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The food and nutrition experts at Consumer Reports aren’t just scientists. They’re also enthusiastic home cooks who’ve hosted and prepared a holiday meal or 20 over the years. So when they share their best turkey tips, they cover all the bases—from food safety to serving strategies. Here’s their game plan.
Buy a Better Bird
Whether you buy your turkey at a grocery store or from a local farm, Consumer Reports recommends buying one that’s USDA certified organic, which means an independent certifier has verified that the farm that raised the turkey meets Department of Agriculture standards.
Among the many requirements in the USDA organic standards is a prohibition on the use of antibiotics after turkeys are two days old. The USDA Organic seal also indicates that the birds were fed organic feed from crops grown without the use of synthetic pesticides and genetically engineered seed, and that the feed doesn't contain animal byproducts or other types of drugs that can be added to the diet of a conventional turkey to promote growth. Organic turkeys do cost a little more, so if organic isn’t an option for you, your next best bet is to look for one with a label that has both a “raised without antibiotics” claim and the USDA Process Verified seal, which guarantees that this claim has been met.
Size It Right
To make sure you’ll have enough for all your guests plus leftovers, Ellen Klosz, M.S., a CR nutritionist and member of the food testing team, says to plan on about 1 pound of turkey for each person. “That may sound like a lot, but it takes into account the skin, bones, and other bits we don’t usually eat,” she says.
Leave Time to Thaw
If you buy a frozen bird, plan to thaw it in a refrigerator set to 40° F for 24 hours for each 4 to 5 pounds of meat. “A 16-pound turkey will take about four days to thaw,” says Klosz. “Put the wrapped turkey on a tray on the bottom shelf of the refrigerator,” she advises. “As it thaws, some water and juice will leak out of the plastic wrapping, and you don’t want that to get all over the fridge, spreading bacteria onto surfaces and other foods.”
If you forget, you can thaw your turkey in cold water, according to the USDA. Allow about 30 minutes per pound—so about 8 hours for a 12-pound bird—and change the water every 30 minutes. You should be ready to cook the turkey immediately after it has thawed.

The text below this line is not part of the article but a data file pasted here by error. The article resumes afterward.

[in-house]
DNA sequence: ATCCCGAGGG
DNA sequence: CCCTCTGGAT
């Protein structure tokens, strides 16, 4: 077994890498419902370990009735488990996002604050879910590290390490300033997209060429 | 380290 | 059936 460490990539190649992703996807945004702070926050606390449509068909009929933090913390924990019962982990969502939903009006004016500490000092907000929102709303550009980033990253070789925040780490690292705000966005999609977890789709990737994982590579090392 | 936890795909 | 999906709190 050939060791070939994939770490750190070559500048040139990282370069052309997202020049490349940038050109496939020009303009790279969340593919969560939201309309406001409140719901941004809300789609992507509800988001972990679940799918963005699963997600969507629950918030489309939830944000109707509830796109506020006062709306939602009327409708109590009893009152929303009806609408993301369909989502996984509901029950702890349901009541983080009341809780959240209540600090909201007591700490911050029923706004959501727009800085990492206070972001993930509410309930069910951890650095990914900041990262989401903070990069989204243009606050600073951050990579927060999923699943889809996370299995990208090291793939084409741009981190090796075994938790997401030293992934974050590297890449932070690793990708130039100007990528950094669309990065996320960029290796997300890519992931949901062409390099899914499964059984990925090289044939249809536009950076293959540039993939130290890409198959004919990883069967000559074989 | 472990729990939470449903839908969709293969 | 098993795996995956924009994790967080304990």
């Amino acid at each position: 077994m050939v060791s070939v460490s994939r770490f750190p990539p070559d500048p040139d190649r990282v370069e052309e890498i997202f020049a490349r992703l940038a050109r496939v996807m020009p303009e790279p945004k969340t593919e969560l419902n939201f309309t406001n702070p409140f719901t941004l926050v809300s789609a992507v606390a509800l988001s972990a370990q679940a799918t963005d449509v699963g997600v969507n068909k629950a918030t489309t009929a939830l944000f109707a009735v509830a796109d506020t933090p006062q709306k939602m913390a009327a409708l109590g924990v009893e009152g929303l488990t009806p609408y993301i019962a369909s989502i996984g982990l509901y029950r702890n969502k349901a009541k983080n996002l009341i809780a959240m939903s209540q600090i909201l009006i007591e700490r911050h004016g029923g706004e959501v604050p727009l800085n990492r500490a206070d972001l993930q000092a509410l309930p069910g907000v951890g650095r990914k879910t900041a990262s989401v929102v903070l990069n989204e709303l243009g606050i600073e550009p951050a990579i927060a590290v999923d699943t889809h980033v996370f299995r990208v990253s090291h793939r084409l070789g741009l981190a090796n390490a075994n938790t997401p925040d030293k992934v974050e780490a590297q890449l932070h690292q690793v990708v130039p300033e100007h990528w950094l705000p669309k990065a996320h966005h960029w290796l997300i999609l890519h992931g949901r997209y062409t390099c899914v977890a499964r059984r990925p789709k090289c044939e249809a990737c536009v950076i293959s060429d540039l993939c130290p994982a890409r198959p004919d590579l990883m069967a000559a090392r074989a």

Don't Give the Bird a Bath
“You can’t wash off bacteria with water, and rinsing out the turkey risks splashing its juices all over the sink,” says Amy Keating, R.D., a CR nutritionist and member of the food testing team. Instead, open the plastic wrap carefully and drain any liquid into the sink before discarding the wrapper. Pat the turkey dry, inside and out, with paper towels. Wash your hands and any utensils, using hot water and soap.
Don't Stuff It
“According to the USDA, the safest way to cook stuffing is outside of the turkey,” says Klosz. Stuffing can absorb the juices from the raw turkey. if the stuffing doesn't get hot enough (165° F), you and your guests could be susceptible to food poisoning, but cooking the bird until the stuffing is safe will likely lead to overcooked meat.
Rack It Up
Using a roasting rack allows hot air to circulate around the turkey, which results in a more even roast. If you don't have one, you don't need to rush out to buy one. All you want to do is lift the bottom of the turkey off the roasting pan. You can use a baking cooling rack. Or make your own rack by laying carrots across the bottom of the pan or scrunching aluminum foil into a log shape and then into a circle or spiral and placing the turkey on top of that.
Watch the Temperature
A crispy golden brown exterior may be your goal, but it’s the interior temperature that really matters. Too low and you risk food poisoning; too high and your bird may look a lot better than it tastes. CR’s tests have found that pop-up thermometers that come with many turkeys aren't 100 percent accurate. Use a meat thermometer instead.
Learn Correct Placement
“Take the turkey out of the oven, closing the oven door to keep the heat inside in case you need to roast it longer,” says Klosz. “Insert the meat thermometer into the thickest part of the thigh (not the drumstick), pushing it in about 2 inches and making sure you don’t hit a bone. Then, check the thickest part of the breast and the innermost part of the wing, keeping the thermometer horizontal as you insert the probe. Both should be 165° F.” (Check out top meat thermometers from CR's tests, below.)
Let the Turkey Rest
When the turkey has reached 165° F, remove it from the oven and let it rest, loosely covered, for at least 20 minutes to let the juices redistribute into the meat, says Keating. “That’s when you can make the gravy and finish up last-minute dishes.” Don’t let the cooked bird sit unrefrigerated for more than 2 hours, however. Any bacteria that may be present could multiply to harmful levels if the bird sits at room temperature longer than that.
Best Meat Thermometers From CR's Tests
Wiggling a drumstick or checking to see if the juices run clear aren't reliable ways of telling whether a turkey is done. For safety's sake, use a meat thermometer. These two are recommended models from Consumer Reports' tests. Members can access our full meat thermometer ratings.
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